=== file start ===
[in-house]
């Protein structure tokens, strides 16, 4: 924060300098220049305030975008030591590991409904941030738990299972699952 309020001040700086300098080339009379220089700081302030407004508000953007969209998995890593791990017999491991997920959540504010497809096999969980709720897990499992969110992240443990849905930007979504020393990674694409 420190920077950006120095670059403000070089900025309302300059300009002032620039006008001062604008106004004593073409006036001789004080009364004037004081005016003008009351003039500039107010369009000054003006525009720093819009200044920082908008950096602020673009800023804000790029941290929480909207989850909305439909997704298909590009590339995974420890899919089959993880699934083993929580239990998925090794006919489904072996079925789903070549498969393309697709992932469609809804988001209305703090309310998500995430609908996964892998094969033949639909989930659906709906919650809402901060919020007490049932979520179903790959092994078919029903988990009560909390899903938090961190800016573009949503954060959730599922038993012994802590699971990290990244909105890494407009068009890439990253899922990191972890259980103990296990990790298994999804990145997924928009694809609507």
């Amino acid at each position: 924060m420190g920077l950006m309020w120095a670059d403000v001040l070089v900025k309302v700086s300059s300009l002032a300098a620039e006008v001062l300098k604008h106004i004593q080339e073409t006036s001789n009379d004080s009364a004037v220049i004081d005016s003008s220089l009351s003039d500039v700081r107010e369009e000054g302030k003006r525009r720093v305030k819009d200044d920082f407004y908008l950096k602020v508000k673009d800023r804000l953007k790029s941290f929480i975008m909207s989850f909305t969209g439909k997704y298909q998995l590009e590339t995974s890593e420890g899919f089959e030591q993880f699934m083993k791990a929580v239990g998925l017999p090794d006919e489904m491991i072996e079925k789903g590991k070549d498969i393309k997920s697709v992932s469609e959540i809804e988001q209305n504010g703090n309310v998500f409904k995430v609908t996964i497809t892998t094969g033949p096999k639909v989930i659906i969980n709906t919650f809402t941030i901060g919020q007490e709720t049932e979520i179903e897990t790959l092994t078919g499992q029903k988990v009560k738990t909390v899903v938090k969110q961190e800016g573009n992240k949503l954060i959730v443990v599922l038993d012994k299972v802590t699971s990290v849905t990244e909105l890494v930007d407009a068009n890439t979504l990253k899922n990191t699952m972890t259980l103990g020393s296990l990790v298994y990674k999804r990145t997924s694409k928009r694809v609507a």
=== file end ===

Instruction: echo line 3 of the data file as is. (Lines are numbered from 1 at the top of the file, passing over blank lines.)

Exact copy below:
């Amino acid at each position: 924060m420190g920077l950006m309020w120095a670059d403000v001040l070089v900025k309302v700086s300059s300009l002032a300098a620039e006008v001062l300098k604008h106004i004593q080339e073409t006036s001789n009379d004080s009364a004037v220049i004081d005016s003008s220089l009351s003039d500039v700081r107010e369009e000054g302030k003006r525009r720093v305030k819009d200044d920082f407004y908008l950096k602020v508000k673009d800023r804000l953007k790029s941290f929480i975008m909207s989850f909305t969209g439909k997704y298909q998995l590009e590339t995974s890593e420890g899919f089959e030591q993880f699934m083993k791990a929580v239990g998925l017999p090794d006919e489904m491991i072996e079925k789903g590991k070549d498969i393309k997920s697709v992932s469609e959540i809804e988001q209305n504010g703090n309310v998500f409904k995430v609908t996964i497809t892998t094969g033949p096999k639909v989930i659906i969980n709906t919650f809402t941030i901060g919020q007490e709720t049932e979520i179903e897990t790959l092994t078919g499992q029903k988990v009560k738990t909390v899903v938090k969110q961190e800016g573009n992240k949503l954060i959730v443990v599922l038993d012994k299972v802590t699971s990290v849905t990244e909105l890494v930007d407009a068009n890439t979504l990253k899922n990191t699952m972890t259980l103990g020393s296990l990790v298994y990674k999804r990145t997924s694409k928009r694809v609507a």